Serfs, Sirens And Serenading Animals


It’s not a phantom, the opera has certainly appeared.

The Opera Workshop, produced and directed by Charles Enlow, is returning to SCC.

The workshop got its name because it functions as a “working” learning studio or classroom, according to Enlow. Within a safe learning environment, students are offered an opportunity to try singing character roles. The workshop offers training that can build on their future performances and careers.

Among others, the workshop will feature the “Command Performance,” written by Seattle composer Bruce Monroe exclusively for SCC’s theater program.

The program has been at the college since the 1970s. Unlike many other colleges in Washington, according to Enlow, SCC’s Opera Workshop has a full orchestra, is fully staged, and has costumes. Enlow has produced and directed the workshop since 2008.

“Command Performance,” directed by Lee Ann Hittenberger, takes place under the rule of Russian Empress Catherine the Great in the late 18th century, as Russia became captivated by western opera. The tale within “Command Performance” correlates with the historical background, when serfs (Russian laborers/slaves) were bound to their lord’s estate.

During the opera craze, serfs were trained to sing, dance and perform at their lord’s command. Ambitious aristocrats decided to put on an extravagant shows on their estates with their singing serfs to keep their vocal chords trained and to entertain the guests.

However, a young aristocrat who despises opera and is attempting to run away from home arrives at one of these estates. The serfs’ constant musical melodies disturb him and in the end, his father commends the serfs for their art and the embarrassment of his son.

SCC student and performer Clara Todd, who plays a serf named Marina, said that working with the workshop has been a “great experience.”

Monroe’s experience as a professional orchestra composer is well-known in Seattle, and his newest exclusive production for SCC only adds to his list of accomplishments. According to Todd, the show has been a work in process throughout rehearsal, as “Command Performance” had never been performed before.

Another SCC student and performer Amin Fuson said that “it’s been a little challenging” as the opera is making its world premiere and the performers don’t have anything to look at for direction besides their script. Fuson plays the father of the young aristocrat who runs away from home.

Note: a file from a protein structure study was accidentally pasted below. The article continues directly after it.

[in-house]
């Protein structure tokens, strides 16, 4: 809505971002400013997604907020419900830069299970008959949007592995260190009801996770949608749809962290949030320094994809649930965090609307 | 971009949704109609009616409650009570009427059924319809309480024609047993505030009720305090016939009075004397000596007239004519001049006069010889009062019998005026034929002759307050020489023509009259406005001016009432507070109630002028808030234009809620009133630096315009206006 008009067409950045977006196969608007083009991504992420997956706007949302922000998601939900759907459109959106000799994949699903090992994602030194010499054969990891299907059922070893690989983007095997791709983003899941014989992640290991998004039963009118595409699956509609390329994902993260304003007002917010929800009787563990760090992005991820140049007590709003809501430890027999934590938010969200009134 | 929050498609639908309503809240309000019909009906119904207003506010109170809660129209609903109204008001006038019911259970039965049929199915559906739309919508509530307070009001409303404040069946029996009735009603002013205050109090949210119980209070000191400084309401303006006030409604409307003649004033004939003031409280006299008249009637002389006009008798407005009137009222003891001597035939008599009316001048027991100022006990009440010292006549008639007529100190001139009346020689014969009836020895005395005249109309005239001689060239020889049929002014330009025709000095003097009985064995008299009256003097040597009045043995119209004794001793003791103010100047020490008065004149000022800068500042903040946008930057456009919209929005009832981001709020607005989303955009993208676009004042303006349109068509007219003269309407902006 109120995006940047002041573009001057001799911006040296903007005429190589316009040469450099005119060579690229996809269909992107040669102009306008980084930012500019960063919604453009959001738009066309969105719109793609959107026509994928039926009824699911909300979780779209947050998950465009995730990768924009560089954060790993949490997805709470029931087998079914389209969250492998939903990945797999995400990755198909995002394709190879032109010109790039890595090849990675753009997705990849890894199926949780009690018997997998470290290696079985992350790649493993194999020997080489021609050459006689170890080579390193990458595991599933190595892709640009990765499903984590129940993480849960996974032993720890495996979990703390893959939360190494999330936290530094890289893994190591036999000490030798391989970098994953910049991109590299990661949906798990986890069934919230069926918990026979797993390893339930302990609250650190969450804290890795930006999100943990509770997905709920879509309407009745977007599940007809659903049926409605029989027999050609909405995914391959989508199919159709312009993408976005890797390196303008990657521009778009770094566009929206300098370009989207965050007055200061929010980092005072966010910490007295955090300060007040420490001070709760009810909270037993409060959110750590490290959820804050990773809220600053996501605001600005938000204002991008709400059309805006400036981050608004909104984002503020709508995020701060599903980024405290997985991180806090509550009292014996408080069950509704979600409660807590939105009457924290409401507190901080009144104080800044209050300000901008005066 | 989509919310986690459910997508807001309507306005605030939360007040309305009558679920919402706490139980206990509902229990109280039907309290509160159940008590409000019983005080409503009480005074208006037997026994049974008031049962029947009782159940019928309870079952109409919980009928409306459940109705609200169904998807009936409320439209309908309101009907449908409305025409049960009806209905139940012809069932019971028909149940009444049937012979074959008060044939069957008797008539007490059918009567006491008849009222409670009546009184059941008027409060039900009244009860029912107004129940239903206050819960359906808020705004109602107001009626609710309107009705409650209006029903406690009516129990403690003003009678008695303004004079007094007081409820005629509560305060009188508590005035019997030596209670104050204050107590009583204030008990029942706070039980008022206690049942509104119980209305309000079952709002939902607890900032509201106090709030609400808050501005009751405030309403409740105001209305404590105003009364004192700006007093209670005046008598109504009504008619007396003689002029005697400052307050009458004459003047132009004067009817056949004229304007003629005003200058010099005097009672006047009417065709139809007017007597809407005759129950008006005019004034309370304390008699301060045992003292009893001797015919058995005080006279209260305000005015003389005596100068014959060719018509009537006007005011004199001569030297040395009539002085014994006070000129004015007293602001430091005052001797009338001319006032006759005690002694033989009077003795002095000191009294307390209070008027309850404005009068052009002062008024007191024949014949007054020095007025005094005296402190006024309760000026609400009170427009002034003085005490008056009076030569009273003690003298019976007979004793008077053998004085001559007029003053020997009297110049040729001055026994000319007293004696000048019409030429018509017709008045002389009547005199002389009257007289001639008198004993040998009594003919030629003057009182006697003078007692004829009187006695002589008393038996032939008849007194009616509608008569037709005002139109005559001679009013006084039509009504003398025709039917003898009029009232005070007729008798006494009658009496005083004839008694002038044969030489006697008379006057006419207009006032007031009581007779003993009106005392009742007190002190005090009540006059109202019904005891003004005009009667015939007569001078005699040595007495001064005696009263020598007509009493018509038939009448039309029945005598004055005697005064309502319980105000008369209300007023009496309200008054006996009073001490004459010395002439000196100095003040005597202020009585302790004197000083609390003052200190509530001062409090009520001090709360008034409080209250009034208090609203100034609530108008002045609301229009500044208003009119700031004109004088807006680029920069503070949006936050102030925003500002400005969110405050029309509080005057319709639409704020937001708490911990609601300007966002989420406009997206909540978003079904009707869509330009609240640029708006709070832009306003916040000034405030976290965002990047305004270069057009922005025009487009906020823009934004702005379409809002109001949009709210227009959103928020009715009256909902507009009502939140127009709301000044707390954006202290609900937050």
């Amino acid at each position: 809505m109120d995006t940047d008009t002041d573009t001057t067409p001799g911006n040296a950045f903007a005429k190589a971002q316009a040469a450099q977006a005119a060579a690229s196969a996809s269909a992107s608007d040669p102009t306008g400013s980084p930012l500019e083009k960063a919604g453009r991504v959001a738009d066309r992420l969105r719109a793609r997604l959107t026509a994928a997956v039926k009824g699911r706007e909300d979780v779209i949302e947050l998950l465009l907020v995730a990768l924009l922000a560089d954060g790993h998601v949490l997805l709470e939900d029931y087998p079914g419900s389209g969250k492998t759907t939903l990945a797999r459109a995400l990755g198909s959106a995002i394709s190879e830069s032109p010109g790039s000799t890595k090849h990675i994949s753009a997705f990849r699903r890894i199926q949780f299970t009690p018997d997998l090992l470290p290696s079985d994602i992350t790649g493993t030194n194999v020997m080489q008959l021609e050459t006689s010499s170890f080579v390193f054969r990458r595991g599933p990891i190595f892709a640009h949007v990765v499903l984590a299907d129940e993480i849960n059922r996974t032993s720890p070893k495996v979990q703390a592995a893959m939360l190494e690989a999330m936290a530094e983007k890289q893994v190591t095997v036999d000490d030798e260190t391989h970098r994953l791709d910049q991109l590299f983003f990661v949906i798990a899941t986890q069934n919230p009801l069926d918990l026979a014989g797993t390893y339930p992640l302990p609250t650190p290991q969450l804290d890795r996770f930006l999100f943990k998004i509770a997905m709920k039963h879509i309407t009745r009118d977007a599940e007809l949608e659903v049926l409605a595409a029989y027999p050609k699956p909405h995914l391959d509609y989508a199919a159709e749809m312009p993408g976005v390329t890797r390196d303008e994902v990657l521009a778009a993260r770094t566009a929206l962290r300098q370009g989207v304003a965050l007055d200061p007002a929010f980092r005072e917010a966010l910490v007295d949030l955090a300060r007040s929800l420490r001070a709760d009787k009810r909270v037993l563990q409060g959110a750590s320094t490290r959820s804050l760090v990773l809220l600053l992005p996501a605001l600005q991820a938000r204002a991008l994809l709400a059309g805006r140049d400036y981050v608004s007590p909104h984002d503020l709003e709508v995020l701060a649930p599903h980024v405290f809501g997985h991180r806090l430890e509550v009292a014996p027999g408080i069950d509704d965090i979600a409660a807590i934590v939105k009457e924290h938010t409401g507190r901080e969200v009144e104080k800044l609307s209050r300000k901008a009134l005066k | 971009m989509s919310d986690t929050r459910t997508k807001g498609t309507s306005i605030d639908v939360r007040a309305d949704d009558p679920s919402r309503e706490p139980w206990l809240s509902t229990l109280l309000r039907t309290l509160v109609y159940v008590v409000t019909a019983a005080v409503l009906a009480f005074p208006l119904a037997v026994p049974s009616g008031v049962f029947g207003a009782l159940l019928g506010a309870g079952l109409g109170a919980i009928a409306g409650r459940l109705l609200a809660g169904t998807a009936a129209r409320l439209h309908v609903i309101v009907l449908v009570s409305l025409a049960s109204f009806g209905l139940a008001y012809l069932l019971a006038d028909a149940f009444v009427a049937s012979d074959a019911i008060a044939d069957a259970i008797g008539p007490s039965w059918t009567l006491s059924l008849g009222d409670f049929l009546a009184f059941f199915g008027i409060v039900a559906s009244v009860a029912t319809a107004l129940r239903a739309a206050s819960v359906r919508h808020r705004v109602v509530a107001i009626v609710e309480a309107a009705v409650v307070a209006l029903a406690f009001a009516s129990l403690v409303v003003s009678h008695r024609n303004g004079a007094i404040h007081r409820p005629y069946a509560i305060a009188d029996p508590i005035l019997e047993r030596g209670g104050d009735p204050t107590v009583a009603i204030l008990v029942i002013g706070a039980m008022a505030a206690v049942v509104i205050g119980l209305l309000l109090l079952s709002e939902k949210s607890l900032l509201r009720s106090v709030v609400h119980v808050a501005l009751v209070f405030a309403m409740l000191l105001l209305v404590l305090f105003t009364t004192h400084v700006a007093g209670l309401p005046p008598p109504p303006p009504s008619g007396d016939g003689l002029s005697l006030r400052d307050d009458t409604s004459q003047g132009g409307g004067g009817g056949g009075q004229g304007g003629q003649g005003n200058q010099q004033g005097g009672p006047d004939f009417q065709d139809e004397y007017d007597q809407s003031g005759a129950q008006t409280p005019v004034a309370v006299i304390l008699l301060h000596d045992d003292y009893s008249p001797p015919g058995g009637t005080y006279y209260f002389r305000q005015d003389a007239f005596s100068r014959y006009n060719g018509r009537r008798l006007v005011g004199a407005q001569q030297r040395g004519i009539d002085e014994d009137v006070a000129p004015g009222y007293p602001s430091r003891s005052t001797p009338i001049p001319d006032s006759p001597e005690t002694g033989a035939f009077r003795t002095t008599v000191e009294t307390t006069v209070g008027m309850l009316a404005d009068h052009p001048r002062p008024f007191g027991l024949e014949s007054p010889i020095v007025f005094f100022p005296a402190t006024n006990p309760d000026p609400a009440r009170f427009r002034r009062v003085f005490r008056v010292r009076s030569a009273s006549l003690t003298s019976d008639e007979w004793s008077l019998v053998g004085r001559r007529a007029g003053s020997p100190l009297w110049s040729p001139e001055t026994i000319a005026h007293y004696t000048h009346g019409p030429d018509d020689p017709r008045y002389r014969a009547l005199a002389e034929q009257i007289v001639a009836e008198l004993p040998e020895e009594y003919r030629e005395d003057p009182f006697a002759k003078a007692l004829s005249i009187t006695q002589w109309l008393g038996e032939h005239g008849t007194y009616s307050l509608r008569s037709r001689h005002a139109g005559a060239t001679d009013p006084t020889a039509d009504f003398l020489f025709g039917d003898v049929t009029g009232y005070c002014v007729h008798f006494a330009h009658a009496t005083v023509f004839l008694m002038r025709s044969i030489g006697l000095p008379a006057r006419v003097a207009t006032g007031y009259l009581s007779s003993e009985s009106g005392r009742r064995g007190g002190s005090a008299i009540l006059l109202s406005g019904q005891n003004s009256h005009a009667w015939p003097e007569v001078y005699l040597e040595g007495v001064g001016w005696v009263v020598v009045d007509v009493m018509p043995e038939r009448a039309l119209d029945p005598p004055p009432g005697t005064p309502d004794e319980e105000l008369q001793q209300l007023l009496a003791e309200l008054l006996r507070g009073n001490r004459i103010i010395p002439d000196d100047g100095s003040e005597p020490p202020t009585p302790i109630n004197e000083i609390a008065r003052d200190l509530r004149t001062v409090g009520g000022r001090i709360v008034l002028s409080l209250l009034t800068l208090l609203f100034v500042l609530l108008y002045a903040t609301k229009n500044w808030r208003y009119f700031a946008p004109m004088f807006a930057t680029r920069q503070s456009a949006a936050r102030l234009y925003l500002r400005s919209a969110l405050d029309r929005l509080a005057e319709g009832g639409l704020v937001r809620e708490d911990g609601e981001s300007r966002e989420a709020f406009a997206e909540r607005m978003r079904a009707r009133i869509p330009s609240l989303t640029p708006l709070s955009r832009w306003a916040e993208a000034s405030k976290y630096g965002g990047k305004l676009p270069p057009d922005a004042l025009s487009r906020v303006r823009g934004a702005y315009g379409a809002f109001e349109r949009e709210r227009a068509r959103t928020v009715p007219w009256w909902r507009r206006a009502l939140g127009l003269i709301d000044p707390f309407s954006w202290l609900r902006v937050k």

The opportunity for actors such as Todd to be able to have creative freedom with how they interpret their characters allowed for professional growth and creativity to flourish. But “Command Performance” also offers challenges. Enlow said that “there’s no precedent to fall back on” in an interview with Rachel Evans from the communications and marketing department.

“They’re exploring their capabilities and expanding and refining their skills as musicians, actors, and performers,” he said.

Todd said that Monroe came to their rehearsal for the first time on Feb. 12 and removed a dance number they had been practicing for the show, since Monroe did not see it fitting into the performance, with Todd reassuring him that they would “just go with the flow” despite changes. The wide range of character freedom allows performers such as Todd “to not be in a rhythmatic confine, and makes it fun to be an artist.”

Appearing alongside “Command Performance” will be the regional premiere of “The Quartet” by Seattle composer Bern Herbolsheimer and “The Golden Apple” by John Latouche.

“The Quartet,” an adaption of a well-known Slavic story, is a smaller opera featuring five animals who become curious about the art of orchestra but learn the hard way that they may not be meant for instruments.

“The Golden Apple” tells the mythical tale of Penelope and Ulysses with a modern twist. The story begins in Rhododendron, Washington, during the first decade of the 20th century. The re-telling of the “Odyssey” and “Iliad” story incorporates a significant American twist, with Ulysses fighting in the Spanish-American War while Penelope awaits his arrival in Rhododendron.

Todd takes on the role of Penelope, who patiently waits for her husband to come home after a 10-year journey with singing sirens, stolen wives and Circe.

Another SCC student and performer, Nova Clark, will be making her “stage debut as an actual character” in “The Golden Apple” as Ms. Juniper. For Clark, it has been “a wonderful introduction to stage.”

Anita Proudfoot, a former student at SCC who has returned to help promote and advertise the music department on campus, also performs in “The Golden Apple” as one of the Mystics. Proudfoot majored in graphic design during her years at SCC, but came back to school to work with the workshops as it was “something she really wanted to do.”

Now, the workshop is in its 45th year. The fully staged opera production was partially funded by a Community Project Grant from the Shoreline-Lake Forest Park Council, who support projects that “enhance” life in Shoreline.

“We’re honored the Shoreline-Lake Forest Park Arts Council recognized the college’s

contribution to the arts in our community with the Community Project Grant,” Enlow said in his interview with Evans.

The 45th Opera Workshop will be performed 7:30-9:30 p.m. on Feb. 23-24, and from 3-5 p.m. on Feb. 25. General admission for the public is $20, SCC students pay $12 and non-SCC students, seniors and staff pay $16.